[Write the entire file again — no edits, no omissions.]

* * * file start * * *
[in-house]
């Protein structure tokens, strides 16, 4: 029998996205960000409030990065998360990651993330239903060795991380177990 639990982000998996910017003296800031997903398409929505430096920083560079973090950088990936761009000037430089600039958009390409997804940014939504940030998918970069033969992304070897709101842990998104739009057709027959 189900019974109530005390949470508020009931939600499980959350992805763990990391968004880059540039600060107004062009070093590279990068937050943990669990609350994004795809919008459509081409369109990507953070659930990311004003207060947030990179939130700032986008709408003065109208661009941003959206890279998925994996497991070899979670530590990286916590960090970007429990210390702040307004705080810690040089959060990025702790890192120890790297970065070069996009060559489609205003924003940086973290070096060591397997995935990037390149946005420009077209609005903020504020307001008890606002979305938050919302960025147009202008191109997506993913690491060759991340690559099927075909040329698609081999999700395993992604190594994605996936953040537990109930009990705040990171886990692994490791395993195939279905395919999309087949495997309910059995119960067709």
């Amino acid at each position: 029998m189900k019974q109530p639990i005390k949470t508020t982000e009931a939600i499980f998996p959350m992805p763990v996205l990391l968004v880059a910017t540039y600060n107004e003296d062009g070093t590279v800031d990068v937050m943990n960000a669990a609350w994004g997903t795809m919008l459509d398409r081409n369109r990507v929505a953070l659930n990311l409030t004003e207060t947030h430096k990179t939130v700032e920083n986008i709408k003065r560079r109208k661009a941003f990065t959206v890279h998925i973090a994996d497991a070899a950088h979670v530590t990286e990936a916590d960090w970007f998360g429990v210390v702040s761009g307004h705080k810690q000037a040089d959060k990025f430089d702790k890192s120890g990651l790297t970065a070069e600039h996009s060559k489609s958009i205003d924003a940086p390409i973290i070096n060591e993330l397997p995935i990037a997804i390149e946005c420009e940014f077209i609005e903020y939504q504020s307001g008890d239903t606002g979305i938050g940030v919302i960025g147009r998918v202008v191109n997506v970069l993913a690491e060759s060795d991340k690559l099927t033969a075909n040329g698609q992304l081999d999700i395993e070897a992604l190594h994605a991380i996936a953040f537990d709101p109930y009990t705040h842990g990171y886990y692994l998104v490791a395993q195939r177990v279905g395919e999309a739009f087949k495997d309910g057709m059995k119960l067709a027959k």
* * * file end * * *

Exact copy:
[in-house]
């Protein structure tokens, strides 16, 4: 029998996205960000409030990065998360990651993330239903060795991380177990 639990982000998996910017003296800031997903398409929505430096920083560079973090950088990936761009000037430089600039958009390409997804940014939504940030998918970069033969992304070897709101842990998104739009057709027959 189900019974109530005390949470508020009931939600499980959350992805763990990391968004880059540039600060107004062009070093590279990068937050943990669990609350994004795809919008459509081409369109990507953070659930990311004003207060947030990179939130700032986008709408003065109208661009941003959206890279998925994996497991070899979670530590990286916590960090970007429990210390702040307004705080810690040089959060990025702790890192120890790297970065070069996009060559489609205003924003940086973290070096060591397997995935990037390149946005420009077209609005903020504020307001008890606002979305938050919302960025147009202008191109997506993913690491060759991340690559099927075909040329698609081999999700395993992604190594994605996936953040537990109930009990705040990171886990692994490791395993195939279905395919999309087949495997309910059995119960067709």
């Amino acid at each position: 029998m189900k019974q109530p639990i005390k949470t508020t982000e009931a939600i499980f998996p959350m992805p763990v996205l990391l968004v880059a910017t540039y600060n107004e003296d062009g070093t590279v800031d990068v937050m943990n960000a669990a609350w994004g997903t795809m919008l459509d398409r081409n369109r990507v929505a953070l659930n990311l409030t004003e207060t947030h430096k990179t939130v700032e920083n986008i709408k003065r560079r109208k661009a941003f990065t959206v890279h998925i973090a994996d497991a070899a950088h979670v530590t990286e990936a916590d960090w970007f998360g429990v210390v702040s761009g307004h705080k810690q000037a040089d959060k990025f430089d702790k890192s120890g990651l790297t970065a070069e600039h996009s060559k489609s958009i205003d924003a940086p390409i973290i070096n060591e993330l397997p995935i990037a997804i390149e946005c420009e940014f077209i609005e903020y939504q504020s307001g008890d239903t606002g979305i938050g940030v919302i960025g147009r998918v202008v191109n997506v970069l993913a690491e060759s060795d991340k690559l099927t033969a075909n040329g698609q992304l081999d999700i395993e070897a992604l190594h994605a991380i996936a953040f537990d709101p109930y009990t705040h842990g990171y886990y692994l998104v490791a395993q195939r177990v279905g395919e999309a739009f087949k495997d309910g057709m059995k119960l067709a027959k």